Donald Trump's erratic behaviour causes US politicians to review procedures for removing Presidents

'We've seen erratic behaviour [and] false statements that are demonstrably wrong'

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The Independent US

Politicians are reviewing procedures which enable Congress to remove a president, amid growing concerns about Donald Trump’s presidency.

A working group has been launched to review the 25th Amendment in the US Constitution- the clause which sets out how a president can be ousted from office. Democratic representative Earl Blumenauer, who represents Oregon, launched the group on Wednesday. 

Mr Blumenauer has cited concerns that President Trump has made claims which are demonstrably untrue such as exaggerating the turnout at his inauguration and repeating baseless claims about voter fraud.

He told the House: “Like many people, I’ve noticed renewed interest in the 25th Amendment, as we’ve seen erratic behavior out of the White House and inability of Donald Trump to even tell whether it rained on him during his inaugural speech and repeating false statements that are demonstrably wrong.”

He added: “For a mentally unstable, paranoid or delusional president, the 25th Amendment has no guarantee of its application. In fact, it’s likely that it would fail.

“I submit that the best fail-safe to a president who is emotionally unstable would be to impanel our previous presidents and vice presidents to make that determination. We need to have a mechanism that can be reliable, command public confidence and be above politics.”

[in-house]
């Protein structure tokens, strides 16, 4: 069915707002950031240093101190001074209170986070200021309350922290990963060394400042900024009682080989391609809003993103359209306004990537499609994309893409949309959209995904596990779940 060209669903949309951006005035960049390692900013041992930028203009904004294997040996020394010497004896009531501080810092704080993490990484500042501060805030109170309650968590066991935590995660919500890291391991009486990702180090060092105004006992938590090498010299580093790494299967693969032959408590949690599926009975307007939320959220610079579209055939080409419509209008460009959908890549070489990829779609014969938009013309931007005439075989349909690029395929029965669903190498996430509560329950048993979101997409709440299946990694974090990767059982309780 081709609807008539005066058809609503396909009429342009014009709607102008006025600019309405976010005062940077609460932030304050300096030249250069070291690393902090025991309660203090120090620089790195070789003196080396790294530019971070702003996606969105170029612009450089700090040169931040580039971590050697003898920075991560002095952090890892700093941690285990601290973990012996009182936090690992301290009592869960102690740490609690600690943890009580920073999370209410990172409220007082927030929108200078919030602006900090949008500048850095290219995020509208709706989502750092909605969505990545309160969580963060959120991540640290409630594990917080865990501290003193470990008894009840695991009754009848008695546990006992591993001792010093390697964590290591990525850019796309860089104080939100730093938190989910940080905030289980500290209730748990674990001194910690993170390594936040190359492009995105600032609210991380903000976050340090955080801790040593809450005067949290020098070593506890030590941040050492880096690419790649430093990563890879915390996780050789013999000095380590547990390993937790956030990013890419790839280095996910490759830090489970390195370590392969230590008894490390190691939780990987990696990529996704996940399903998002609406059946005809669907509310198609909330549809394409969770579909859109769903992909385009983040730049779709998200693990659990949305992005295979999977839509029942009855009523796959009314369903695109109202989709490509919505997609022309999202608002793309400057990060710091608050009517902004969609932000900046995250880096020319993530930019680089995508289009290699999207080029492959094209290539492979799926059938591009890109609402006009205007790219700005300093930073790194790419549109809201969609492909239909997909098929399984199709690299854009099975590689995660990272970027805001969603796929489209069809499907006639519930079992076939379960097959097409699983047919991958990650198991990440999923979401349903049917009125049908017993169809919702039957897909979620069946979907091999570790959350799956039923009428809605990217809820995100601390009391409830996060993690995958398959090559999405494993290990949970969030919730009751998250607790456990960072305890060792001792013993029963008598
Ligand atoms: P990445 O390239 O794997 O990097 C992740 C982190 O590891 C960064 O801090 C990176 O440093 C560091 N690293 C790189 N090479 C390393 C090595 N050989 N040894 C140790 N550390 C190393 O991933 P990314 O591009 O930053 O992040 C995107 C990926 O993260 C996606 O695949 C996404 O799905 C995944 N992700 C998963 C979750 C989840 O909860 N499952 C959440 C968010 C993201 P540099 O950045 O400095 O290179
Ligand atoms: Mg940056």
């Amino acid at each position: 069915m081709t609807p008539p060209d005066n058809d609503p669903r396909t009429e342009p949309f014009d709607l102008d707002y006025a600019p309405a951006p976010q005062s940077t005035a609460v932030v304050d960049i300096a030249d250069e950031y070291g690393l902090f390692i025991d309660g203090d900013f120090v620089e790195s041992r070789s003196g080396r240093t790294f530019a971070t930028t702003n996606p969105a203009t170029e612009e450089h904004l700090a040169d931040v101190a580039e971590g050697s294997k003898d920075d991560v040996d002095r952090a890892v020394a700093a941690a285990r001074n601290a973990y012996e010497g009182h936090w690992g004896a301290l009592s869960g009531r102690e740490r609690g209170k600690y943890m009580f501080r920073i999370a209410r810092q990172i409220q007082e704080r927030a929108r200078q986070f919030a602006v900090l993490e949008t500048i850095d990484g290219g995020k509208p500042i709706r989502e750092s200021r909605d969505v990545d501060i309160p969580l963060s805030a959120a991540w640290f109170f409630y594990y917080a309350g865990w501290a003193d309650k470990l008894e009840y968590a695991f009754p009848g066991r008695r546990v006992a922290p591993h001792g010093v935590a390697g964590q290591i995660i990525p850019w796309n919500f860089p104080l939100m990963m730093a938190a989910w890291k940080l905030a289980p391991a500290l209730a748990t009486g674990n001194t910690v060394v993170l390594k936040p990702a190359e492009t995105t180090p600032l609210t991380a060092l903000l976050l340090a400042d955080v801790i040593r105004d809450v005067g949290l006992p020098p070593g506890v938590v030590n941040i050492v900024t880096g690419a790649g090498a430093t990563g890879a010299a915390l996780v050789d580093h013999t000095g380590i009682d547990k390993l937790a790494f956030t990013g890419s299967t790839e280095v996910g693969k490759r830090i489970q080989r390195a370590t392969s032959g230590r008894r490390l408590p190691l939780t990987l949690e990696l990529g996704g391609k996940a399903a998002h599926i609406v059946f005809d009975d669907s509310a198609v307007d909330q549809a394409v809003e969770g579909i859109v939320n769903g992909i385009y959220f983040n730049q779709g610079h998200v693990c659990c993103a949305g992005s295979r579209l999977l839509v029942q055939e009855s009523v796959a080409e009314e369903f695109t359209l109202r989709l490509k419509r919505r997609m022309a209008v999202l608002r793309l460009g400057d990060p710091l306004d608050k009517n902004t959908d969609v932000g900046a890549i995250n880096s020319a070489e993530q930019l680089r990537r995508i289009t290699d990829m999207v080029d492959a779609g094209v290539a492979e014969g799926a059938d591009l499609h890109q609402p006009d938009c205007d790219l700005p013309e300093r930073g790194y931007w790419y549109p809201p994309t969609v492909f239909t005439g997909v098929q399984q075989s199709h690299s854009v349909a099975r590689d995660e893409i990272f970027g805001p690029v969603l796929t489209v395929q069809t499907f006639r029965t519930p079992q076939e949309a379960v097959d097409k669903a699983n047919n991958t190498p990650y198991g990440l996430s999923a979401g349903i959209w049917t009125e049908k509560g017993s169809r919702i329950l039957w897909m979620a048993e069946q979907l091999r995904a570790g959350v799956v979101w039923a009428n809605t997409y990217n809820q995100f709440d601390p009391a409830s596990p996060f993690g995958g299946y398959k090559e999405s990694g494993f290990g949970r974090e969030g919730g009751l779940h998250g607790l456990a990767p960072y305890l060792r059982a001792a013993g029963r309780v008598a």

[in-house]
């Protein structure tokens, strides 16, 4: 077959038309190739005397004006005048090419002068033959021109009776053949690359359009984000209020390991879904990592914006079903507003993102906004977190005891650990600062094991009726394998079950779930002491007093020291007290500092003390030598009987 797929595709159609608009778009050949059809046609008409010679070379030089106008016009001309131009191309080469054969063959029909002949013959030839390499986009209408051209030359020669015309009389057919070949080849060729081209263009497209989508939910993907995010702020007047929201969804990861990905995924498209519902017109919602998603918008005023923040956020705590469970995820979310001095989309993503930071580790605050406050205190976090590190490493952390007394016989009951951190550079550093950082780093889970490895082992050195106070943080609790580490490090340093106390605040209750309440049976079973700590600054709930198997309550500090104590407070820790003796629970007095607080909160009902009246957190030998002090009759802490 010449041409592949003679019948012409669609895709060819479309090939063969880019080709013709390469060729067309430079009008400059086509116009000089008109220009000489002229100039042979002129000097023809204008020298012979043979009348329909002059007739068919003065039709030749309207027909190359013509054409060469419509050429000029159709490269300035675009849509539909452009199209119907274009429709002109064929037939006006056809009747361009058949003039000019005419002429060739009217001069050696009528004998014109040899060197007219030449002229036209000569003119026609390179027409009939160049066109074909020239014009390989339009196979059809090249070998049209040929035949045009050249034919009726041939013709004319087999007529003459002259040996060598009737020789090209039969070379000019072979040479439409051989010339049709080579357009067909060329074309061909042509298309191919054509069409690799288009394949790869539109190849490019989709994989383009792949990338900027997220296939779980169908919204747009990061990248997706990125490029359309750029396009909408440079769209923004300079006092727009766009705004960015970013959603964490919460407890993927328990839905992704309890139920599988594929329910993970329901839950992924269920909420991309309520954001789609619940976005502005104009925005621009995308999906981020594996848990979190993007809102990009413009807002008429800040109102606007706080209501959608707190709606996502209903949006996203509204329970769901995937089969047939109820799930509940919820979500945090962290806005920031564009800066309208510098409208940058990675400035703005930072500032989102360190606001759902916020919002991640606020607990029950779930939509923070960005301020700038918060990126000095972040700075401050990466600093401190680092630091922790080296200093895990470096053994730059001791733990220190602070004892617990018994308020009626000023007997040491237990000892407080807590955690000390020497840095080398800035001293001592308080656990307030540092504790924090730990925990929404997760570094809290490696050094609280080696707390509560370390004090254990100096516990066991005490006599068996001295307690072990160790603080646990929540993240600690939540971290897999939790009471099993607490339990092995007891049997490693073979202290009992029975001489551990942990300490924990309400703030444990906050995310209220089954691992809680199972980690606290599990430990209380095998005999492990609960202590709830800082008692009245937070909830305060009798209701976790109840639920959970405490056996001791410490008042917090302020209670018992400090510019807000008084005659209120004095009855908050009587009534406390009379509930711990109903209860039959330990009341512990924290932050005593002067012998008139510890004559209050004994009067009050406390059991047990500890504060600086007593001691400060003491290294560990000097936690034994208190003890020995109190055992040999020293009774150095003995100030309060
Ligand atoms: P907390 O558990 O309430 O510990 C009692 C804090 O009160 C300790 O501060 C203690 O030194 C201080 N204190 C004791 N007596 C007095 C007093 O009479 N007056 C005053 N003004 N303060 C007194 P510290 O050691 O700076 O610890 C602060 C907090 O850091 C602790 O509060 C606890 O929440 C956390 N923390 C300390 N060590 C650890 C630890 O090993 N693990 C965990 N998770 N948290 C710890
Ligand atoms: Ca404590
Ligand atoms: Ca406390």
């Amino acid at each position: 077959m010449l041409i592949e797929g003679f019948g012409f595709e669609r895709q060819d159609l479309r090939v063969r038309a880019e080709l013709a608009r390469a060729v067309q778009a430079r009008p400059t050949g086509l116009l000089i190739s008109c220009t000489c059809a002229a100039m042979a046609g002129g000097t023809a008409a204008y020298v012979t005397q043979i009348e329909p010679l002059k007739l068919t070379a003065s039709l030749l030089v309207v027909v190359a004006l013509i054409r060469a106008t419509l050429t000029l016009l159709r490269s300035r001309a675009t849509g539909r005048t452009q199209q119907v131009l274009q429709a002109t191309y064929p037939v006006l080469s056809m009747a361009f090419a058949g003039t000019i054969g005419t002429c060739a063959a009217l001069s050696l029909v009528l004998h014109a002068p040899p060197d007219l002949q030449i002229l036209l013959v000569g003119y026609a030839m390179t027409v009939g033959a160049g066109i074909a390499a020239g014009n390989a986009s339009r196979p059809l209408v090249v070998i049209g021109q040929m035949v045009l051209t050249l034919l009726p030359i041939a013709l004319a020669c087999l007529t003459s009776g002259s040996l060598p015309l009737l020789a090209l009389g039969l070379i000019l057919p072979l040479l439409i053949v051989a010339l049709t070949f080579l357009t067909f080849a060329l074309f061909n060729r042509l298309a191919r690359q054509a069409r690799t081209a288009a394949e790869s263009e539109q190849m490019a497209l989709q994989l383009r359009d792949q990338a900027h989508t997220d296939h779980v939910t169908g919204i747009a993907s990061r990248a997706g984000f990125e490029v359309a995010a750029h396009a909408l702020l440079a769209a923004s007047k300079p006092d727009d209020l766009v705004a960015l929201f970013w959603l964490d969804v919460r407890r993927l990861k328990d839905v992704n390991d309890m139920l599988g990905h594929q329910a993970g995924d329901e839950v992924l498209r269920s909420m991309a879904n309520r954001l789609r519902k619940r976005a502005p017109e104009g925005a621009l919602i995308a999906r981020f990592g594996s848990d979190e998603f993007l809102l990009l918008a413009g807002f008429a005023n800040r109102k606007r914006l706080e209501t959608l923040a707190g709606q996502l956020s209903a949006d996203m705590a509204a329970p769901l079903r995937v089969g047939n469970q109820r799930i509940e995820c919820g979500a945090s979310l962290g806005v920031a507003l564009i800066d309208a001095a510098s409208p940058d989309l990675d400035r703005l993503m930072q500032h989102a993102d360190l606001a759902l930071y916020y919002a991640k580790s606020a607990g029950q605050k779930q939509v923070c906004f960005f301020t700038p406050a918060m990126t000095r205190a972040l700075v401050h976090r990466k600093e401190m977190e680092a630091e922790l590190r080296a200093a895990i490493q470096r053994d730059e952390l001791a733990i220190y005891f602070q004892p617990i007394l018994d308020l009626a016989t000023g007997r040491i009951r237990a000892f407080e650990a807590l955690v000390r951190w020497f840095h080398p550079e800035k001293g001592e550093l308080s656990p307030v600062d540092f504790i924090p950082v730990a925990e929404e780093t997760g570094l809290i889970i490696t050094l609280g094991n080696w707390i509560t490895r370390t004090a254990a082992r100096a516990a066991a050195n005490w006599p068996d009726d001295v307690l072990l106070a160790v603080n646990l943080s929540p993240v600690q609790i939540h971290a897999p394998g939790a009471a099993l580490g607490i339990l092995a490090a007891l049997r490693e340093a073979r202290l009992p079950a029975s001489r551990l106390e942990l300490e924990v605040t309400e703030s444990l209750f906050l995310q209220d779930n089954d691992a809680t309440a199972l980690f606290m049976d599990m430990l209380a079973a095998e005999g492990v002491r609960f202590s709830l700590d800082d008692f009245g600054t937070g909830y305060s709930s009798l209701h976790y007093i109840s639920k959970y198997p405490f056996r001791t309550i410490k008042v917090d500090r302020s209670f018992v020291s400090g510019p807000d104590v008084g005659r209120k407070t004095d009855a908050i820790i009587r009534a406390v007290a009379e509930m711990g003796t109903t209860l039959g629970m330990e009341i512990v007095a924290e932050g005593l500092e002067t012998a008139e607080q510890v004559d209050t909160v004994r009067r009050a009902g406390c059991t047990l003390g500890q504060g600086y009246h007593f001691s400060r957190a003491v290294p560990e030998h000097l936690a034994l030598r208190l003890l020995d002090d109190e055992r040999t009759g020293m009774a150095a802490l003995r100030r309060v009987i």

Mr Blumenauer’s comments come amid growing speculation about Mr Trump’s state of mind. Healthcare professionals wrote an open letter in the New York Times expressing concern that he could be experiencing mental health issues. However, no medical professionals familiar with Mr Trump’s health have said so and the White House have strongly denied he is experiencing any such conditions.

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Other mental health professionals have denounced the speculation, arguing such discussions amount to armchair psychiatry without evidence and can be unfair and stigmatising for people who experience mental health issues.

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